Police power to disclose offences

Does anyone know whether the police have the power to disclose the convictions of an offender to neighbours etc. where the offender was convicted prior to 1996 and is ,therefore, not subject to the Sex Offender’s register? Would they need to get a SHPO?

The guidance is as follows:
The Home Office Guidance on Part 2 of the Sexual Offences Act 2003 describes the legislation as ‘partially retrospective’. This means that people who were convicted of a relevant offence before 1 September 1997 will not be subject to the requirements UNLESS, at the beginning of 1 September 1997, one of the following applies:

  • They were still serving a sentence of imprisonment for the offence.
  • They were subject to a community order for the offence.
  • They were subject to supervision following release from prison for the relevant offence.
  • They had not been dealt with in respect of the offence.
  • They were detained in a hospital after conviction for the offence.
  • They were subject to a guardianship order after conviction for the offence.
  • They would have been subject to one of the above but they were unlawfully at large, absent without leave or on bail pending an appeal.

If any of the above apply, the person would still be subject to notification requirements even if they were convicted of the offence before it came into force.

For example, if you were convicted before 1 September 1997 but were still in prison or on licence for this offence on this date, then you would be subject to notification requirements after you are released.

If you were convicted before 1 September 1997 but not sentenced until after this date you would also be subject to notification requirements after release.

Note that offences relevant to these requirements are those listed in Schedule 3 of the Sexual Offences Act 2003.

So the question in some respects is down to whether the offence is listed in schedule 3 if not covered by the other clauses.

Thanks Anthony. I had also come to that conclusion but, strangely, MAPPA have said that the reason they want a SHPO (it is the same case) is that he is not subject to the SOR, as conviction was prior to 1986.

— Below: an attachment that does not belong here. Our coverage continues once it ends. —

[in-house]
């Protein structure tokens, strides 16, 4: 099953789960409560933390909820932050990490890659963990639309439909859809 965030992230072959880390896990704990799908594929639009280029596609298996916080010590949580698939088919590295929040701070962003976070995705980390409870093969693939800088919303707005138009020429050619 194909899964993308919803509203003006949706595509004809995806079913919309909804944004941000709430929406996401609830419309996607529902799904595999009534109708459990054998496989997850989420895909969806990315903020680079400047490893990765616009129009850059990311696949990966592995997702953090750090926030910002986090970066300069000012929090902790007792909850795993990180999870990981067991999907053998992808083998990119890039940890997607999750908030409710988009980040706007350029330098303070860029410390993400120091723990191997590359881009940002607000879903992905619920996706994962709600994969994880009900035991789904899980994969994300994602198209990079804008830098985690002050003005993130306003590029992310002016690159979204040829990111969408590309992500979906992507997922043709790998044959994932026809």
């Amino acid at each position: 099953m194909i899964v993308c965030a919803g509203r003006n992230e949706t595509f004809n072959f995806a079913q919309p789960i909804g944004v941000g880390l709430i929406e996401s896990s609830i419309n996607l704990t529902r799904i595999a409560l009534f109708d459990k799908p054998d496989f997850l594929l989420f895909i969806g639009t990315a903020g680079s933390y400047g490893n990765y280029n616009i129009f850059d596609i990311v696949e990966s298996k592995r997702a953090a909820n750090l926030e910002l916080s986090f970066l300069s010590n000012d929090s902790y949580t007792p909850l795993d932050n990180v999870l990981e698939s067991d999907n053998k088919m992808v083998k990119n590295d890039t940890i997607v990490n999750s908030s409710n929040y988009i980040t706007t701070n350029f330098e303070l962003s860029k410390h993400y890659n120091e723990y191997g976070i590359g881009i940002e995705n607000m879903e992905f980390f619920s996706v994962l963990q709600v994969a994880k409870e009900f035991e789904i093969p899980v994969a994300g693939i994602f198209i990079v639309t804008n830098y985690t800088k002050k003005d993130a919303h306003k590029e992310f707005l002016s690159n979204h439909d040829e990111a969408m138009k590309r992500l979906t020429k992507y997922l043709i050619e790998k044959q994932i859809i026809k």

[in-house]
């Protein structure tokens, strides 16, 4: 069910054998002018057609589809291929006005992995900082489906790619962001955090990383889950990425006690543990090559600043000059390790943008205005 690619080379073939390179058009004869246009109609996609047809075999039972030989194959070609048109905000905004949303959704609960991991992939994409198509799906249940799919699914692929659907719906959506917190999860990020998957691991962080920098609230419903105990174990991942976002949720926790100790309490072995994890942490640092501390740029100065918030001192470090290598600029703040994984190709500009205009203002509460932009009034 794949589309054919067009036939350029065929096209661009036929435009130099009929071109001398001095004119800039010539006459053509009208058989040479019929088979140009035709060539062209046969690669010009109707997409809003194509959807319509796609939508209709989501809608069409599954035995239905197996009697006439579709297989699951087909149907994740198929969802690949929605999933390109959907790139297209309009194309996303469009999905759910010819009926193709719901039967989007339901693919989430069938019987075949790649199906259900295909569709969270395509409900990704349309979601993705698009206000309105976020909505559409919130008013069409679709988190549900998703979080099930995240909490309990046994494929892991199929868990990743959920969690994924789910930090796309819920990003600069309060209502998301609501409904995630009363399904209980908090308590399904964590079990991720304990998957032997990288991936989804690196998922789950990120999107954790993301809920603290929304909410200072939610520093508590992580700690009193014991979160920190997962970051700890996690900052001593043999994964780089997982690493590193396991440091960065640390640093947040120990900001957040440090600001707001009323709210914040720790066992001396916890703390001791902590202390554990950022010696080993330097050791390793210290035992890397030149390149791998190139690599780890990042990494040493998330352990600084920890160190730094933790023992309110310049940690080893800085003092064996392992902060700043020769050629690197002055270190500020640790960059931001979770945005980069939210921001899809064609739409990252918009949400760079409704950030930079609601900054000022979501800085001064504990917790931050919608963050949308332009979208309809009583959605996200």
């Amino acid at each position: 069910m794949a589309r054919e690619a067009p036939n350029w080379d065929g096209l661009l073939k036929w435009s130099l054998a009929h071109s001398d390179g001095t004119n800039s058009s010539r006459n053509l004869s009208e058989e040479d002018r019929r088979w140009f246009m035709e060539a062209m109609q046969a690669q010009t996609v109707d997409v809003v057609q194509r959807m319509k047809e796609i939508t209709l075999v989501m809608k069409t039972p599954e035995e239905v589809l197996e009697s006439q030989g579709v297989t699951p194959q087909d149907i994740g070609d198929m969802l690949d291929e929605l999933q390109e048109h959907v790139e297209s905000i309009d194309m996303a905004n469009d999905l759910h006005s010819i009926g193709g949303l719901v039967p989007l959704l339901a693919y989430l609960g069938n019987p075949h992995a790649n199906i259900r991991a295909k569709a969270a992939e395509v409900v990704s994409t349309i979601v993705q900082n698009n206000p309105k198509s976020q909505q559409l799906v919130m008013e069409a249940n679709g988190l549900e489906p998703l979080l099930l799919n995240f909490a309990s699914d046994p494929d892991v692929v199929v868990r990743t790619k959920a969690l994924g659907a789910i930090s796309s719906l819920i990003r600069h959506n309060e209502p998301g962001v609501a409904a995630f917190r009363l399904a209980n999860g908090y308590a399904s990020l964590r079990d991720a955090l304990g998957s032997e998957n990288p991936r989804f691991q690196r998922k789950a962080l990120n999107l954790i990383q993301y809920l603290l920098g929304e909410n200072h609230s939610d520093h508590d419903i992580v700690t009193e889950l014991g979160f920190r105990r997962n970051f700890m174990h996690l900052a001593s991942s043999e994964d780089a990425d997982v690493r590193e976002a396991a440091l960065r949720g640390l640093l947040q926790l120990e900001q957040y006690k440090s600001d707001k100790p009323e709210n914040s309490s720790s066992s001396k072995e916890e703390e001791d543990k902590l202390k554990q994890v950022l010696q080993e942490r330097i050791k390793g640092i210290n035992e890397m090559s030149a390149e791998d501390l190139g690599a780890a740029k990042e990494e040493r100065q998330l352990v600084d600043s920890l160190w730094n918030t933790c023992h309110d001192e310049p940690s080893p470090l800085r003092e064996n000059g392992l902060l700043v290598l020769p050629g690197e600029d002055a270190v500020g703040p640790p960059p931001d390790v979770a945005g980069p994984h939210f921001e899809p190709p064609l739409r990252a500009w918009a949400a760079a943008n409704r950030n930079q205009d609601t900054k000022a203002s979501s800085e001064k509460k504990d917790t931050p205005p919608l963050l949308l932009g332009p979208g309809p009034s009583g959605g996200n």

If he is subject to disclosure rules can you tell me how, in practice, to challenge a decision to disclose?

If the question is can the police disclose without an SHPO or SOR obligation. I cannot envisage a set of circumstances that would justify such an action.
The conditions attached to the SHPO can be whatever the magistrate permits, and is within the law. It will also involve the SOR requirement. That does mean disclosure.
Can you appeal the specific provisions of the SHPO. I don’t think so although you could make a plea at the hearing. You obviously could argue that there is no basis for the SHRO.
Have I understood the question properly

Thanks Anthony. The SHPO has been adjourned until after the tribunal. I think that MAPPA are incorrect and that he is, in fact, subject to SOR rules. My question, therefore, is what powers the police have to disclose under SOR and how/whether their decisions could be challenged?

Are you familiar with HoC briefing paper 5267 (Registration and Management of Sex Offenders)?

Can i assume that MAPPA are seeking a notification order? In which case the appeal would be to the Crown Court.

There are notification requirements but I cannot see that the police would have disclosure powers beyond that statutorily defined.

You can challenge the police request to the magistrate for a notification order but if you accept the person is subject to the SRO then any challenge would be vitiated. Should MAPPA wish to categorise the person as subject to a disqualification order and subject to a risk management plan at level 3 you should be able to challenge that.

Home Office guidance on part 2 of the Sexual offences act 2003 might also be useful.

Thanks for that- MAPPA seem to have powers to disclose without a notification order under s327A CJA - where the offender has been convicted of child sex offences. So I think that is what they are aiming to do.

I did not want to make that assumption. Obviously it changes many of the more general comments that I have made.

I will revise my comments.